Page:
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2000 CDC growth charts for the United States; methods and development
  • Published Date:
    May 2002
Filetype[PDF - 118.28 MB]


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2000 CDC growth charts for the United States; methods and development
Details:
  • Personal Authors:
  • Corporate Authors:
    National Center for Health Statistics (U.S.) ; National Health and Nutrition Examination Survey (U.S.) ;
  • Pubmed ID:
    12043359
  • Series:
    Vital and health statistics. Series 11, Data from the national health survey ; no. 246
    DHHS publication ; no. (PHS) 2002-1696
  • Document Type:
  • Description:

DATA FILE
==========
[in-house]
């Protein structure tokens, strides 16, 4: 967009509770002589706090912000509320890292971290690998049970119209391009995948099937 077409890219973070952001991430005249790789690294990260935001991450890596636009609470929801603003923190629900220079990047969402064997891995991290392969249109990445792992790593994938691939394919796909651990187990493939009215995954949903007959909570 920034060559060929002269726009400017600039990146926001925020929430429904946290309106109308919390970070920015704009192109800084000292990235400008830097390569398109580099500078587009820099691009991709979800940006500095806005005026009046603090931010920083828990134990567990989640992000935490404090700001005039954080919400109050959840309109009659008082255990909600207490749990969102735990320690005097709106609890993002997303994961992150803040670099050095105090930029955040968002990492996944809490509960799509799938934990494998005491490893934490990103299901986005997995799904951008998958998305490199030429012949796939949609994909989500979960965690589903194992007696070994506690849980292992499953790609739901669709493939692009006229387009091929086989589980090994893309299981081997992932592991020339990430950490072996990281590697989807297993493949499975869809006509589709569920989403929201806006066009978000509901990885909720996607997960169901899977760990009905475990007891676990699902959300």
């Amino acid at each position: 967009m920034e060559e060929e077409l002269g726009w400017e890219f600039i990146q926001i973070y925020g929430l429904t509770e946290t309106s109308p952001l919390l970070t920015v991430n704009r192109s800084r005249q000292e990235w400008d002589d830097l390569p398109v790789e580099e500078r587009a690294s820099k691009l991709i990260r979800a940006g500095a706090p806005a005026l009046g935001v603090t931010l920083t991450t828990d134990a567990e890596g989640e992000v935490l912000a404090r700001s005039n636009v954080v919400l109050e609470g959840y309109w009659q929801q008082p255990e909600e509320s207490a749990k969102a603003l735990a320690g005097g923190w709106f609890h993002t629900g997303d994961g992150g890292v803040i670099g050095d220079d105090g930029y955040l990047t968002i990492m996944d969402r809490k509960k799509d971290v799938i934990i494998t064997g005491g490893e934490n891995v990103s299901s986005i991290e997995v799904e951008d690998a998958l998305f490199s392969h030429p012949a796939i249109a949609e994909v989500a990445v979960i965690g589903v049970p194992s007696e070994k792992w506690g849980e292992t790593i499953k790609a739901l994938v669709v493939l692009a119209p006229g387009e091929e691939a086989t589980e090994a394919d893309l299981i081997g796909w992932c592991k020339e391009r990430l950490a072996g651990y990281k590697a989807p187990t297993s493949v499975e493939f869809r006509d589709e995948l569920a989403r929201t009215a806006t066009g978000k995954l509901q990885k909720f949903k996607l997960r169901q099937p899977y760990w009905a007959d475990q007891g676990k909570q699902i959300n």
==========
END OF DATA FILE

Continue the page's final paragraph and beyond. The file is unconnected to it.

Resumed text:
"OBJECTIVES: This report provides detailed information on how the 2000 Centers for Disease Control and Prevention (CDC) growth charts for the United States were developed, expanding upon the report that accompanied the initial release of the charts in 2000. METHODS: The growth charts were developed with data from five national health examination surveys and limited supplemental data. Smoothed percentile curves were developed in two stages. In the first stage, selected empirical percentiles were smoothed with a variety of parametric and nonparametric procedures. In the second stage, parameters were created to obtain the final curves, additional percentiles and z-scores. The revised charts were evaluated using statistical and graphical measures. RESULTS: The 1977 National Center for Health Statistics (NCHS) growth charts were revised for infants (birth to 36 months) and older children (2 to 20 years). New body mass index-for-age (BMI-for-age) charts were created. Use of national data improved the transition from the infant charts to those for older children. The evaluation of the charts found no large or systematic differences between the smoothed percentiles and the empirical data. CONCLUSION: The 2000 CDC growth charts were developed with improved data and statistical procedures. Health care providers now have an instrument for growth screening that better represents the racial-ethnic diversity and combination of breast- and formula-feeding in the United States. It is recommended that these charts replace the 1977 NCHS charts when assessing the size and growth patterns of infants, children, and adolescents."

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